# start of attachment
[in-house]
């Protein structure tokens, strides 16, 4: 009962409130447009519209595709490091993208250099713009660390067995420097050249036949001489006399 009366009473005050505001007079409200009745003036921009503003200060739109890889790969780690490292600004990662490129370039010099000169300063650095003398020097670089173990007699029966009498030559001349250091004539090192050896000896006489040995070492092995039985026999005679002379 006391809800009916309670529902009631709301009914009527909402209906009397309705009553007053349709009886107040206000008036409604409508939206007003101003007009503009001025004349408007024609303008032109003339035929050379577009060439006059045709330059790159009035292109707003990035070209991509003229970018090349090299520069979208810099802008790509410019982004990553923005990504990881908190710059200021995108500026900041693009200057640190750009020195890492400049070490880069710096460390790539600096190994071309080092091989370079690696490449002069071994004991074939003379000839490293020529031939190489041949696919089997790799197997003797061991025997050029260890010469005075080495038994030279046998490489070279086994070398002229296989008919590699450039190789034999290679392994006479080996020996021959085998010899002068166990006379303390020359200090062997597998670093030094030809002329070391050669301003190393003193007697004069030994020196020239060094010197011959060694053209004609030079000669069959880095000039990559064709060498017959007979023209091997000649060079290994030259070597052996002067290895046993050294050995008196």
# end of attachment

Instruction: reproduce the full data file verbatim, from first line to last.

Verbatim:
[in-house]
């Protein structure tokens, strides 16, 4: 009962409130447009519209595709490091993208250099713009660390067995420097050249036949001489006399 009366009473005050505001007079409200009745003036921009503003200060739109890889790969780690490292600004990662490129370039010099000169300063650095003398020097670089173990007699029966009498030559001349250091004539090192050896000896006489040995070492092995039985026999005679002379 006391809800009916309670529902009631709301009914009527909402209906009397309705009553007053349709009886107040206000008036409604409508939206007003101003007009503009001025004349408007024609303008032109003339035929050379577009060439006059045709330059790159009035292109707003990035070209991509003229970018090349090299520069979208810099802008790509410019982004990553923005990504990881908190710059200021995108500026900041693009200057640190750009020195890492400049070490880069710096460390790539600096190994071309080092091989370079690696490449002069071994004991074939003379000839490293020529031939190489041949696919089997790799197997003797061991025997050029260890010469005075080495038994030279046998490489070279086994070398002229296989008919590699450039190789034999290679392994006479080996020996021959085998010899002068166990006379303390020359200090062997597998670093030094030809002329070391050669301003190393003193007697004069030994020196020239060094010197011959060694053209004609030079000669069959880095000039990559064709060498017959007979023209091997000649060079290994030259070597052996002067290895046993050294050995008196």